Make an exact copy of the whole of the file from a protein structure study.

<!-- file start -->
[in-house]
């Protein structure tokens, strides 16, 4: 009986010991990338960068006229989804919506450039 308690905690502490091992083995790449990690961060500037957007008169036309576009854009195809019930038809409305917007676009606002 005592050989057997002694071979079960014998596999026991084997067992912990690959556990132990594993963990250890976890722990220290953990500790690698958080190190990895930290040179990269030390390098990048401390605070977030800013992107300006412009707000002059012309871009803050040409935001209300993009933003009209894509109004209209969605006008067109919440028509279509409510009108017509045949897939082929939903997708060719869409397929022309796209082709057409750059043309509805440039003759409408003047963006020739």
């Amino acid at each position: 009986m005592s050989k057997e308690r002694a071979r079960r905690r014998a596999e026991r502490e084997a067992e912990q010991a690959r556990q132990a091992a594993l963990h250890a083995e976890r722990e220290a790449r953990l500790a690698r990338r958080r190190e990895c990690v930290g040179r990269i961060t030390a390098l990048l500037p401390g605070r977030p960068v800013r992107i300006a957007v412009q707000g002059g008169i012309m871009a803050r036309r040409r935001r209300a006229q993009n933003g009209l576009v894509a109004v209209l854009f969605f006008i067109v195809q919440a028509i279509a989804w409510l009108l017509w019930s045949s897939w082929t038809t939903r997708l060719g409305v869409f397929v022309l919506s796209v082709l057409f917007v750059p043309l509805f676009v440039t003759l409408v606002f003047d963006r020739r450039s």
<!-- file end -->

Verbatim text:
[in-house]
């Protein structure tokens, strides 16, 4: 009986010991990338960068006229989804919506450039 308690905690502490091992083995790449990690961060500037957007008169036309576009854009195809019930038809409305917007676009606002 005592050989057997002694071979079960014998596999026991084997067992912990690959556990132990594993963990250890976890722990220290953990500790690698958080190190990895930290040179990269030390390098990048401390605070977030800013992107300006412009707000002059012309871009803050040409935001209300993009933003009209894509109004209209969605006008067109919440028509279509409510009108017509045949897939082929939903997708060719869409397929022309796209082709057409750059043309509805440039003759409408003047963006020739």
């Amino acid at each position: 009986m005592s050989k057997e308690r002694a071979r079960r905690r014998a596999e026991r502490e084997a067992e912990q010991a690959r556990q132990a091992a594993l963990h250890a083995e976890r722990e220290a790449r953990l500790a690698r990338r958080r190190e990895c990690v930290g040179r990269i961060t030390a390098l990048l500037p401390g605070r977030p960068v800013r992107i300006a957007v412009q707000g002059g008169i012309m871009a803050r036309r040409r935001r209300a006229q993009n933003g009209l576009v894509a109004v209209l854009f969605f006008i067109v195809q919440a028509i279509a989804w409510l009108l017509w019930s045949s897939w082929t038809t939903r997708l060719g409305v869409f397929v022309l919506s796209v082709l057409f917007v750059p043309l509805f676009v440039t003759l409408v606002f003047d963006r020739r450039s």